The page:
While we may not think much about it, fungi play a huge behind-the-scenes role in our lives, interacting underground with the grain, cereal and other crops we eat nearly every day.
Jim Bever, researcher at Indiana University Bloomington, began studying plant microbial interactions while working on his PhD at Duke University in 1987. The research conducted at his lab helps us understand these hidden plant-fungal associations and informs cropland management.
When asked why he entered this field, Bever responded, “I thought it was understudied and there were possible important interactions between plants and soil microbes that were not being appreciated in conventional plant ecology. I thought there were interesting unexplored questions of plant microbe interactions and how they could affect plant populations and plant community dynamics”
A New Paradigm
Oftentimes, plants will accumulate deleterious soil fungi that reduce its strength in competition, allowing several plants to coexist without any one taking over.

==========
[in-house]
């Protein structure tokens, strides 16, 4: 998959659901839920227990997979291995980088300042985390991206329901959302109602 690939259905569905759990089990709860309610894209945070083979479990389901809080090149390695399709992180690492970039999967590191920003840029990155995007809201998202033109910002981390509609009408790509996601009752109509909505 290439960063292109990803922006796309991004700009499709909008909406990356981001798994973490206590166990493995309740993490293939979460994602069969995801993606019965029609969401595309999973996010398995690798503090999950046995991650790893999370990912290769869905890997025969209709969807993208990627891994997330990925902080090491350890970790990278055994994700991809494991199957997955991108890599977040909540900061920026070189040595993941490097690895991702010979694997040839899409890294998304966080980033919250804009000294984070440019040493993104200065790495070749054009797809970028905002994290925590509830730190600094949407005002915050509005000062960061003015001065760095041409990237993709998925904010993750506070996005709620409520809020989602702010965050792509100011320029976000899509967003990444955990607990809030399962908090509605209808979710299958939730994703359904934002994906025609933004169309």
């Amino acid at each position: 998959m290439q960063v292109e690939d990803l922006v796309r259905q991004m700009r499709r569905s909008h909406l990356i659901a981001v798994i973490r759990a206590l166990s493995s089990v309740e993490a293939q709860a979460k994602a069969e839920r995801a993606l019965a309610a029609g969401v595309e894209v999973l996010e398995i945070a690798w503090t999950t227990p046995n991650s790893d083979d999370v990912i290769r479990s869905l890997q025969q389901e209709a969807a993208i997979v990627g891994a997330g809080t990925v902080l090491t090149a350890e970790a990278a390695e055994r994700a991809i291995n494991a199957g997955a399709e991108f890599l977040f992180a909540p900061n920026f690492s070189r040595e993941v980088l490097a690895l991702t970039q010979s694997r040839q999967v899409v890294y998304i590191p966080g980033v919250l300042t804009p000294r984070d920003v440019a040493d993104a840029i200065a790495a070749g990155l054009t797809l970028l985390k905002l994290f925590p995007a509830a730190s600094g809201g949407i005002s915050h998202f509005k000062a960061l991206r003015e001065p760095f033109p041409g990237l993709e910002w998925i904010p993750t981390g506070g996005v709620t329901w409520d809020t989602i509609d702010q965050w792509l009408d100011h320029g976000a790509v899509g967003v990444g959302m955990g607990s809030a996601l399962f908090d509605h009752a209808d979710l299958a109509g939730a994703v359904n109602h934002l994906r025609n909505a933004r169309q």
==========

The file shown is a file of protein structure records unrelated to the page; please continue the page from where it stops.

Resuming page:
However, there are also beneficial fungi that can be beneficial for some plant species. In reality, then, it is the interactions between helpful and harmful soil organisms, along with the way they associate with plants, that determine the shape of plant communities.
Modern agriculture tends to degrade microbial communities. The microbial interactions studied by the Bever lab are the same interactions that force farmers to rotate their crops from year to year and make it difficult to have a weed-free lawn.
If there is a year of low yield for a cornfield, for example, it is likely due to a buildup soil microbes in the field.
Understanding these plant microbial interactions on an intimate level may allow us to form and implement better management strategies for lawn and agricultural fields, while at the same time reducing our use of chemicals.
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